November 7, 2018

Restricted Federal Data holds value for Rural Research

Headshot of Dr. Benjamin Cerf.

Photo from Dr. Cerf’s profile on www.census.gov.

On October 17, Dr. Benjamin Cerf, a Census Bureau research economist and the administrator of the Northwest Federal Statistical Research Data Center at the University of Washington in Seattle, presented information on accessing restricted federal data to University of Montana researchers. Thirty-six UM researchers and staff attended the two sessions, which were part of the University of Montana Faculty Professional Development Series hosted by the Faculty Development Office.

Following an invitation from Dr. Christiane von Reichert, a professor of Geography at UM, Dr. Cerf gave presentations on restricted business, demographic, and health data that can only be viewed at Federal Statistical Research Data Centers (RDCs) located in 29 locations throughout the country. Dr. von Reichert is an RTC:Rural research partner who is working with Dr. Cerf on a proposal to access restricted census data so she can further her research on disability at the household level.

While some census information is available to researchers through publically accessible information sets (such as the American Community Survey), the data available at the RDCs is more comprehensive and often exclusive. This can be useful for various avenues of disability research.

Dr. Catherine Ipsen, RTC:Rural Director, thinks the restricted data could be used to make valuable connections to link research and policy. “I am particularly interested in self-employment as an option for people with disabilities living in rural communities. By linking the Survey of Business Owners with Census household data, I could describe rural entrepreneurs with disabilities – the types of business they own, the revenue they earn, and their business survival rates,” she said. “These data could inform workforce development systems, such as Vocational Rehabilitation, who pursue self-employment at low rates.”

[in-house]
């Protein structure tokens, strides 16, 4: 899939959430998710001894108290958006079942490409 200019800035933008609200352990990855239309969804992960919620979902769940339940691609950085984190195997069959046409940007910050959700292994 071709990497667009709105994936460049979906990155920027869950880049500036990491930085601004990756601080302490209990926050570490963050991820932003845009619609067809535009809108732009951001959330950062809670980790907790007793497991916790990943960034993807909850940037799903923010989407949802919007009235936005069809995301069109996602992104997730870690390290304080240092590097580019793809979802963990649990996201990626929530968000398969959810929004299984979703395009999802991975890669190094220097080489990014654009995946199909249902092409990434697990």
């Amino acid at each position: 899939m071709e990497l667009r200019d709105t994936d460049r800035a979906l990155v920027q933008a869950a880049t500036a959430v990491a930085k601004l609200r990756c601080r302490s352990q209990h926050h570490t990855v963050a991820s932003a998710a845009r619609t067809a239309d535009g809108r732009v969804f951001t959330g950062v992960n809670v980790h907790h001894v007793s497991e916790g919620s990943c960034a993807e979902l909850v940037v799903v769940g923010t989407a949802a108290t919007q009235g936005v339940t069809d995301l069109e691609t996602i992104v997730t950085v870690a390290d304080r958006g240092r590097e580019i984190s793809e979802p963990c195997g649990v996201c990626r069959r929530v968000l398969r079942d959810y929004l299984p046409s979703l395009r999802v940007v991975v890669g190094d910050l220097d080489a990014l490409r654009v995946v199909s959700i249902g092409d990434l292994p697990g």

Dr. Rayna Sage, RTC:Rural Project Director, shared piqued interest in what the restricted data could communicate for additional lines of research. “After attending both the workshops by Dr. Cerf, I was struck by the possibility of looking at how environmental justice factors, such as distance from a polluting industrial facility or distance from a grocery store with fresh foods, intersect with disability and health,” said Dr. Rayna Sage, RTC:Rural Project Director.

Map of the United States with dots indicating the locations of the 29 Federal Statistical Research Data Centers.

Locations of Federal Statistical Research Data Centers. Map from www.census.gov/fsrdc.

Federal Statistical Research Data Centers (RDCs) are secure facilities that are partnerships between federal statistical agencies and research institutions. Researchers at different RDCs can access and collaborate on the same data files via a secure intranet connection.

Available data includes information from the Bureau of Labor Statistics, Census Bureau, and National Center for Health Statistics.  Researchers can also access information from the National Crime Victimization Survey, Social Security Administration’s Numident file, data sets from the Department of Housing and Urban Development and many others.

The information available from the RDCs supplements and often exceeds publicly available data, which can be especially important in rural areas. Researchers wanting to access the FSRDCs have to go through a procedure that can take 6-12 months and involves a complex process that includes paying data-extract fees to relevant agencies, passing background checks, and fulfilling a commitment to not just access data for research and academic needs, but also to provide service and support to the Census Bureau through the proposed work. “Scientific merit is not enough,” Dr. Cerf said. Though staff at the Census Bureau are available to help researchers craft competitive proposals, not all proposals are accepted.

“Anything new at the RDC exists because someone was told they can’t or shouldn’t do something,” said Dr. Cerf. “It was hard to get the RDCs to exist, but visionary people got the people in charge to change their minds.”

All the data available, and connections between databases, was hard won by people working in the facilities—including outside researchers. As more data sets are interlinked among RDCs, the research capabilities of the sites expand, which may hold particular value for rural researchers.

Thank you to the U.S. Census Bureau and Dr. Benjamin Cerf, the University of Montana Faculty Development Office and Amy Finch, and RTC: Rural and Dr. Christiane von Reichert for this presentation series.

For more information about Federal Statistical Research Data Centers, see: